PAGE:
Don‘t appeal to any piece of paper or any tradition as the source of your freedom. You don’t have “constitutional rights.” You have natural human rights. If you appeal to a document as the source of your rights, you are admitting that politicians can come along and amend your rights at any time. A right is yours because you are a human being, but it means nothing if you don’t have the means and the willingness to defend it. The sad truth today is that almost all of us are at the mercy of politicians who ignore our natural rights — and they get away with it only because they have educated our fellow humans to believe we have no legitimate choice other than obedience. Rebellion without the ability to win is insane — so don’t make this argument to police, politicians or judges — but it costs you nothing to come to a clear-eyed understanding today of what your rights really mean and where they come from.
Spring always reminds me how glorious blue skies and green leaves can be. When I was in the second grade, Mrs. Arnold chastised me for using those colors together. She said they didn’t match. Mrs. Arnold had very specific rules about which colors could be used together. We couldn’t deviate from her rules. When I used green and blue together in one of my class drawings, she forced me to do it over, since she said those colors shouldn’t be used together. I was a polite and obedient child, but I asked her why they didn’t match — since God used them together in nature. She was exasperated and told me to follow her rules. So when I see glorious beauty which mixes green and blue — such as this photo I took just outside my office Friday afternoon — it always reminds me of Mrs. Arnold. It reminds me that she was wrong. And it’s a good reminder for us all. There are established rules about a lot of things. Many of those are good rules. But if an expert tells you something and you know he’s wrong, you might need to take a chance. He might be just as mistaken as Mrs. Arnold was.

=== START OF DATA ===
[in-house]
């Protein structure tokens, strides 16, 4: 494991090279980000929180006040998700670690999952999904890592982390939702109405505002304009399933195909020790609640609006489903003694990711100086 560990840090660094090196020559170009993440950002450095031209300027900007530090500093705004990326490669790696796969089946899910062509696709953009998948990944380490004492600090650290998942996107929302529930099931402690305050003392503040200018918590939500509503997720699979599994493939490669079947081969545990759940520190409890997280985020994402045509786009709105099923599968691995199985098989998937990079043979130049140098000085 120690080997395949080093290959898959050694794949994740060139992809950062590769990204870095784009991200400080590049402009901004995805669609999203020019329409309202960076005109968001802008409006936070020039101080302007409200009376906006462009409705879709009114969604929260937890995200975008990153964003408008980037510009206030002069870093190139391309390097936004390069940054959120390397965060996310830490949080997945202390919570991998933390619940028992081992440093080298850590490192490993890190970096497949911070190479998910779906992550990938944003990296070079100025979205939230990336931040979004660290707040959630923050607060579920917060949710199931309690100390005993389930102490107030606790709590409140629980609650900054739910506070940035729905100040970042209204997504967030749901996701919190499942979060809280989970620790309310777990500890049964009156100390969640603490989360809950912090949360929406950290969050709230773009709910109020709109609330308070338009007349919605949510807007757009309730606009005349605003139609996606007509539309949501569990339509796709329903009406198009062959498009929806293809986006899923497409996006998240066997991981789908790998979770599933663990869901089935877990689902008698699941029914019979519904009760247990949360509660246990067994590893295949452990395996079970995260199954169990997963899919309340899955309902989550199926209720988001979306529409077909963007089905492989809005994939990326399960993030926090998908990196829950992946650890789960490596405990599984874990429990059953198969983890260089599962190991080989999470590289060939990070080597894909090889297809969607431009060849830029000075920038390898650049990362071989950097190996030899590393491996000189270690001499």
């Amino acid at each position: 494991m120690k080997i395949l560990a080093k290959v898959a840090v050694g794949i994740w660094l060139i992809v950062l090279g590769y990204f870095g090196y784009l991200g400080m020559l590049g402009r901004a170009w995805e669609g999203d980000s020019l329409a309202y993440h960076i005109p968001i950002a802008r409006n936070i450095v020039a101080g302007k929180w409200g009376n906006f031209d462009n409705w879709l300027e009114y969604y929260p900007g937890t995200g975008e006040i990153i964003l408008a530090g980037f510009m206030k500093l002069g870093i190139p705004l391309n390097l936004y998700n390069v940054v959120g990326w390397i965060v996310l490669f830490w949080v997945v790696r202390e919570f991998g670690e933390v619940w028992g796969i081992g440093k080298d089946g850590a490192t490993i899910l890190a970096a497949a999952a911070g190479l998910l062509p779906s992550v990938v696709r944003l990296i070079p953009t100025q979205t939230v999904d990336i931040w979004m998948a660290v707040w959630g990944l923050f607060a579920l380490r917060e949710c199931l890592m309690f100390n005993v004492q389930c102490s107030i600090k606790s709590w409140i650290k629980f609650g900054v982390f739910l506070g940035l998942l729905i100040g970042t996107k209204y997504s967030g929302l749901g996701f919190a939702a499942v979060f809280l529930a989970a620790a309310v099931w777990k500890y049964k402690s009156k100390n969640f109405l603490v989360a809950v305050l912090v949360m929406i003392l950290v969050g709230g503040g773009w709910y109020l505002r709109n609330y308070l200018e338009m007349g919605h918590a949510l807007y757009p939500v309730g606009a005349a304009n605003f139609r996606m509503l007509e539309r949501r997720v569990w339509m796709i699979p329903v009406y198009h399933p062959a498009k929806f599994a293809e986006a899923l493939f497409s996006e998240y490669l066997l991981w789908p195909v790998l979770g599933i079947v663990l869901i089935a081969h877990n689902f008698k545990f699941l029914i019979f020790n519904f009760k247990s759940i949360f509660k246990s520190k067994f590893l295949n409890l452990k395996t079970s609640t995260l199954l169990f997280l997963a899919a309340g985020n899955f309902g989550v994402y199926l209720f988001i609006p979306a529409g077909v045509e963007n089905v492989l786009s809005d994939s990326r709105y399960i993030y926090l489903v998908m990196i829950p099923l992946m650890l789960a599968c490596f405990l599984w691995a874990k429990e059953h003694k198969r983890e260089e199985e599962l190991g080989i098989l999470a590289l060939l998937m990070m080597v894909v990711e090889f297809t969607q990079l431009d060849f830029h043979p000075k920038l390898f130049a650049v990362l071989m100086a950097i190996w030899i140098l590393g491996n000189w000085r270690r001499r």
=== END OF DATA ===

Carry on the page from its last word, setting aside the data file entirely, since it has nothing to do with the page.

In the coming months and years, we’re going to need inventive and productive people pursuing things that matter. We’re going to need smart and self-directed men and women who will find ideas and create enterprises that will help bypass the political class and build a new and better society. But everything I see in media right now seems geared toward telling people how to entertain and amuse themselves. The stories are full of advice about what to binge on Netflix and what games you should be playing while you’re stuck at home. We desperately need to ignore this advice and be looking toward building new futures instead. Being passive consumers got us where we are today. It’s time that we reclaim our former role — the one that made this country wealthy — as productive and free people who build far more than we consume. This could be a great opportunity for those who will take it. Turn off Netflix. Put down the video game controller. We need new ideas, new achievements, new goals — not more coach potatoes. This is the time to be thinking and creating and planning for the future that you and I both want.